In the October of 2006, during the Puja vacation, my younger brother Ujjal, my colleague Kamal and I went to Har - Ki - Doon trek. The region interests me very much, because I read that it is one of the few places in India where Duryodhana and Karna are worshipped as God. Har-Ki-Doon falls within the Govind Pashu vihar sanctuary. Haridwar to Sankri (6500 ft) is 240 KM. Our trek starts from Sankri. We spend the night at the bungalow of Garhwal Mandal Vikash Nigam. We hire a guide-cum-porter. He is Vikram, a nice looking lad of nineteen. He reads in college and does this job part-time. The present rate of a guide is Rs. 250 per day. Sankri to Taluka is 12 Km Trek. As we near Taluka, these children greet us with ‘namaste’ and ask ‘meethai.’ We oblige them with sweets, and they oblige us with sweet smiles!
Sankri to Taluka (1900 Mtrs) is an easy trek. 3 yrs back jeeps could ply this route, but a massive landslide has done away with that luxury. No sign of repair work.
Taluka is a very colorful hamlet. This is a view of Taluka on our first sighting. The red-roofed building at the left is the Forest Rest House. The green-roofed white one is the GMVN Bungalow.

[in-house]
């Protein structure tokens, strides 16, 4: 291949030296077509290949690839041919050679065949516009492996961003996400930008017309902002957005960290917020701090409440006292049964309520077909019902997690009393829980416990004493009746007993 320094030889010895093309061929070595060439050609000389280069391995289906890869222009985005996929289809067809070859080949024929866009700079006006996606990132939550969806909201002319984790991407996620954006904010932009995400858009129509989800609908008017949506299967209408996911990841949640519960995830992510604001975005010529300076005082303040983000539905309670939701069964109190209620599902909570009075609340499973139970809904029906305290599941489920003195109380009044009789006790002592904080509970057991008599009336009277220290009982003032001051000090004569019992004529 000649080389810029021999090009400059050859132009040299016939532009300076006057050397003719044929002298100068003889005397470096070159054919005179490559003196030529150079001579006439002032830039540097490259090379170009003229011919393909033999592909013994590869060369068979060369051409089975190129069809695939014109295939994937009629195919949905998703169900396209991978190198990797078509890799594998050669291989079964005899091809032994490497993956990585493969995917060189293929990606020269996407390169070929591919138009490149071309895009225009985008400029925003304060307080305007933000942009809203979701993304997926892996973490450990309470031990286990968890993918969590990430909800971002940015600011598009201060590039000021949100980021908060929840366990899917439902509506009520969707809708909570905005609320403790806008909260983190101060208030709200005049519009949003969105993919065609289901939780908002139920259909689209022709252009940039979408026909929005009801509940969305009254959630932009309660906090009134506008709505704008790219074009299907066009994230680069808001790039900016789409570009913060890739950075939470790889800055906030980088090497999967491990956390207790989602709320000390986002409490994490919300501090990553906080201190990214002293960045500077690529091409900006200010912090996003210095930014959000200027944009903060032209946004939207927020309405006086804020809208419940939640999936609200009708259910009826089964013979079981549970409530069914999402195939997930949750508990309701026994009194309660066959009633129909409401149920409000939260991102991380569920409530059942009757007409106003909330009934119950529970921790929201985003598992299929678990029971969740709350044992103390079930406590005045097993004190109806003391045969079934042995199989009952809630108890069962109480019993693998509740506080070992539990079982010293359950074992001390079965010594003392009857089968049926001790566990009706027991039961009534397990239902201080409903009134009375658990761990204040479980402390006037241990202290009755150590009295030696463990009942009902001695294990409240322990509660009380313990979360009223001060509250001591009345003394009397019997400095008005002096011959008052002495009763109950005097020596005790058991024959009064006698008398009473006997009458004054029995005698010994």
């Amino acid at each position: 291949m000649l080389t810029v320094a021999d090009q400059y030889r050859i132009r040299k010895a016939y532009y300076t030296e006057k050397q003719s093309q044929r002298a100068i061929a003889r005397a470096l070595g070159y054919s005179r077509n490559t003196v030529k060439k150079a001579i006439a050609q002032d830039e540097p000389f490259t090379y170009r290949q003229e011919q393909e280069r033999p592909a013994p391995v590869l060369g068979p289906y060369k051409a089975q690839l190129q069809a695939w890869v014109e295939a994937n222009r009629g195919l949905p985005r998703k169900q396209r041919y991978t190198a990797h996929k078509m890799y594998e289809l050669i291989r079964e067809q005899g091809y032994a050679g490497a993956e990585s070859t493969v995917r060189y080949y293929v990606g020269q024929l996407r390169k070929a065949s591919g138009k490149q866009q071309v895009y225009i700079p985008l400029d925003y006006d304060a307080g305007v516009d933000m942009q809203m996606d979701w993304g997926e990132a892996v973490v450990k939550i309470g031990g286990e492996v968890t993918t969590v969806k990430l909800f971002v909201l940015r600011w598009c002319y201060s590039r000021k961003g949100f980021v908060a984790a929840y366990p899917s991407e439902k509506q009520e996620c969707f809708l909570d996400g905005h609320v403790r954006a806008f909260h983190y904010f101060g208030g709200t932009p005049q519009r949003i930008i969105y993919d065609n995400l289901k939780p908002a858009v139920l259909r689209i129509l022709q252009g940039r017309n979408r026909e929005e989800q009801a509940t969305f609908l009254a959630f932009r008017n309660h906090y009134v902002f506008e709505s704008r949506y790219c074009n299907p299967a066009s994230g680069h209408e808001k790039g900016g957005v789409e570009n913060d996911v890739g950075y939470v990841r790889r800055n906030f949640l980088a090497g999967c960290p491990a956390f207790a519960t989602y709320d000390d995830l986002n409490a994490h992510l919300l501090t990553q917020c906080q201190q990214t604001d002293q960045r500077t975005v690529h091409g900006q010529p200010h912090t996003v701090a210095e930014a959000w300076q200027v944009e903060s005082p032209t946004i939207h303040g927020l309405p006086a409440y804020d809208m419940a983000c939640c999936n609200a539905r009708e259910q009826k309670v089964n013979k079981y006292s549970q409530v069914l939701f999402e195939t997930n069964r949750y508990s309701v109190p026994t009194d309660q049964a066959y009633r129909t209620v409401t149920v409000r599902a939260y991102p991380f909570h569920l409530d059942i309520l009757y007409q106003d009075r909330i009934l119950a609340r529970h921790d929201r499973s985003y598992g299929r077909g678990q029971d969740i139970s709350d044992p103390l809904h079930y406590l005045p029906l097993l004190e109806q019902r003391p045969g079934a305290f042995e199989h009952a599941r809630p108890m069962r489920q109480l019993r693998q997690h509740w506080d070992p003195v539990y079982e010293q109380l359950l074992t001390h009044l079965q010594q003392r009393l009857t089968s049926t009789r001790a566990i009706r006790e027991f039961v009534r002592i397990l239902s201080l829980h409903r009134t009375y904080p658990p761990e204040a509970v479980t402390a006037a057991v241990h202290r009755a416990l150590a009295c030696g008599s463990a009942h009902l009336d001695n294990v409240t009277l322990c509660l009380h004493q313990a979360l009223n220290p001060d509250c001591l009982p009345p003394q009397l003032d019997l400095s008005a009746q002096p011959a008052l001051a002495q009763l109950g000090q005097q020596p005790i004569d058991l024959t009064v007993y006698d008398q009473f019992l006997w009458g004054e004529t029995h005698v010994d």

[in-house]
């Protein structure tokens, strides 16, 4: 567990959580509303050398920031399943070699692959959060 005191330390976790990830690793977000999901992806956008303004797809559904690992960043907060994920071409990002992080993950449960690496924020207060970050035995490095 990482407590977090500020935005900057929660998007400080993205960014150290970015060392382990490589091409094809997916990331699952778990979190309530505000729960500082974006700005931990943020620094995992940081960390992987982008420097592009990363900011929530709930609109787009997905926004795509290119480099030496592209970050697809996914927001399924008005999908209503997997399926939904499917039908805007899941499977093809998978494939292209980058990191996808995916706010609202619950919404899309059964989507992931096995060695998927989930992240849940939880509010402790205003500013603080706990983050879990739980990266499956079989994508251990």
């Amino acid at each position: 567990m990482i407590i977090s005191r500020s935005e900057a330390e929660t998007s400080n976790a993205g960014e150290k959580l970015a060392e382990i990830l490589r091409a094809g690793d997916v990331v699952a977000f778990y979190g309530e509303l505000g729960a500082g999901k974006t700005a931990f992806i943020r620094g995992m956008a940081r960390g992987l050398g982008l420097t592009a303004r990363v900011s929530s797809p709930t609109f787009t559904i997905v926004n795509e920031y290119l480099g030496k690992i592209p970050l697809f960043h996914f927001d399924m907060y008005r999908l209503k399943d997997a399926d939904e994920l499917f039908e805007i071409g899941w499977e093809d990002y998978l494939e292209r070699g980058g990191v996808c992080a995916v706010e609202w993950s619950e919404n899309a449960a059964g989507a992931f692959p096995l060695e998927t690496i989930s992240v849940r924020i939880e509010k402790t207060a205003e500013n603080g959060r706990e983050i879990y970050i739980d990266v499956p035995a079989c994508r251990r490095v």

These two fairies welcome us as we approach. Another spell of sweet-sweet exchange. We are refreshed. We stay at the Forest Rest house. We do not have any advance booking. The ever-smiling chowkider manages it all.
This view of the Har-ki-doon Ganga is from the lawn of the Forest Rest house. At night we have ‘Khichdi’ and omelet at the local dhaba with local people.
We gather information about the route and the local myths as we gobble the smoking Amrita. We are warned by some down-stream trekkers that beyond Taluka they charge Rs.10 an egg! We decide to take our ration for the next few days from here. Food is scarce and very costly up there. Better to be equipped with eggs!
Early morning we start our trek from Taluka. Todays’ destination is Seema at a distance of 14 KM.
As we take a short-cut to Seema through dense forest, the trek becomes adventurous. The dense forests of a variety of conifer trees are rich in wildlife. Our trail goes along the Har-ki-doon Ganga. Huge lizards and Langurs are all that we can sight at this time. This image is of a unique ‘Tree-bridge’ the like of which I have never met before. There is a deep gorge down below. As we cross, the river congratulates us with tumultuous roar.